NFIB Director says elimination of income tax could help alleviate pressures on small businesses.
The National Federation of Independent Businesses (NFIB) reported that their most recent Small Business Index showed increased interest in the elimination of Mississippi’s individual income tax.
The January 2023 index was down six points from last month with 26% of owners reporting that inflation was still the single most important problem they are facing. Some are optimistic that conditions will improve over the next six months.
NFIB State Director Dawn McVea said an elimination of the income tax would continue to ease the strain of inflation on small businesses.
“Small business owners here and across the country remain wary about the direction of the economy,” McVea said. “Inflation, supply chain issues, and difficulties in filling positions are making it hard for Main Street businesses to get back to where they were before the pandemic began almost three years ago. Most small businesses, though, are organized as pass-through entities, meaning owners pay taxes at the individual rather than the corporate rate. Eliminating the state income tax would give local businesses a much-needed economic shot in the arm and help them fully and finally recover.”
The Mississippi House of Representatives, under the leadership of Speaker Philip Gunn (R), moved to completely eliminate the income tax in the 2022 session. After a back and forth between the two chambers, a compromise was reached to eliminate the 4% bracket by 2023 and step down the 5% bracket over a period of years with triggers in place to ensure that the state’s revenue was not greatly impacted.
The move, which touted as the largest tax cut in Mississippi history, is estimated to provide tax relief of $525 million per year by 2026.
Governor Tate Reeves (R) has gone on record since then saying he hopes the Legislature will continue to provide income tax relief and has urged its elimination in the 2023 session. These same goals have been echoed by Speaker Gunn.
“To build the best possible environment for entrepreneurs, to combat President Biden’s runaway inflation, to compete with the likes of Florida, Tennessee and Texas, to continue making it easier for Mississippians to support their families, we must eliminate Mississippi’s income tax,” Reeves said recently in his State of the State address this.
The 2022 legislation was not the first to change the landscape of income tax. In 2016, while now Governor Reeves served as Lieutenant Governor, the Legislature passed Senate Bill 2858, which began to phase out the state’s corporate franchise tax and cut individual income taxes by $145 million. This raised the base taxed income to $10,000. Those changes began in 2018.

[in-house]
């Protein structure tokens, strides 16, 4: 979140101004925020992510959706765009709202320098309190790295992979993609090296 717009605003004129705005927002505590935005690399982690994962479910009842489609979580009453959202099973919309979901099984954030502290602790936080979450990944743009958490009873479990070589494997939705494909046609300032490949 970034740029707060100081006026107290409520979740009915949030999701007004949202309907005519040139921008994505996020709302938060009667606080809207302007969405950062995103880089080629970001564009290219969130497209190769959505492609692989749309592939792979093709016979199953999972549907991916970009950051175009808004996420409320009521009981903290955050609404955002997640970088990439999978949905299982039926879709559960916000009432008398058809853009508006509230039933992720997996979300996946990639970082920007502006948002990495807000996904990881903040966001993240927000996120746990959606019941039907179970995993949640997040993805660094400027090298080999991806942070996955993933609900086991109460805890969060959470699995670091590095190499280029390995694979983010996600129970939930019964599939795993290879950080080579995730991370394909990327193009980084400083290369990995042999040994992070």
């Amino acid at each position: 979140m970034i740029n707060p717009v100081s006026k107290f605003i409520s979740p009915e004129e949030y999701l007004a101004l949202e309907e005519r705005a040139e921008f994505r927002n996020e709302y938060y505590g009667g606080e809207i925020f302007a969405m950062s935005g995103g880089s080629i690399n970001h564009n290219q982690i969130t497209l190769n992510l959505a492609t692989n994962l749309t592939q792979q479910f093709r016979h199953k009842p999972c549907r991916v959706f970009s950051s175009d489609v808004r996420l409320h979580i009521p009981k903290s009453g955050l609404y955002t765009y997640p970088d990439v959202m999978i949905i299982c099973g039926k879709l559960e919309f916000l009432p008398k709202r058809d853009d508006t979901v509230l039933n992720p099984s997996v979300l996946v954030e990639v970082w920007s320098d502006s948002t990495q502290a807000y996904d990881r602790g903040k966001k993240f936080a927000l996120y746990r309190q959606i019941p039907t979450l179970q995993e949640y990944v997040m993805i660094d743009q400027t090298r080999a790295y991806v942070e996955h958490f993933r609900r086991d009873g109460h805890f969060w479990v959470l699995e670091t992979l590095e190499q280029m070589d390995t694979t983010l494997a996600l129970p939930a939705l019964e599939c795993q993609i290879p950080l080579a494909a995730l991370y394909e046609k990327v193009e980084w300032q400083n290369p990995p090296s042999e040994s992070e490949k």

Since 2019, the per capita personal income has been raised by $7,000, or 18 percent.
“We are boosting the money that Mississippi families are bringing home – especially right now, as we combat rising inflation from wasteful spending in Washington, D.C,” said Reeves.
Lt. Governor Delbert Hosemann said he hopes to continue returning monies to taxpayers.
“We had a great start last year lowering rates and reducing the income tax by more than $500 million, the state’s largest tax cut ever. We look forward to continuing to find ways to have taxpayers keep their money,” said Hosemann.
Another key finding of the NFIB report revealed that 45% of business owners said they had job openings that were still difficult to fill, which was up 4% from December, remaining historically high. Also, the net percent of owners raising prices did decrease one point to 42%, adjusted seasonally, and the net percent of owners who expect real sales to be higher worsened four points to a net negative 14%.
Industry shortages were reported most frequently in wholesale (14%), retail (13%), manufacturing (11%), and finance (10%).
NFIB notes that most businesses are not reporting positive profit trends. Owners reporting lower profit trends blamed weaker sales, rise in the cost of materials, usual seasonal changes, labor costs, lower profits and higher taxes or regulatory costs.
So far this legislative session, no solid plan for an income tax elimination has been offered in the House or Senate. Lawmakers face a February 22nd deadline for first action on appropriations bills.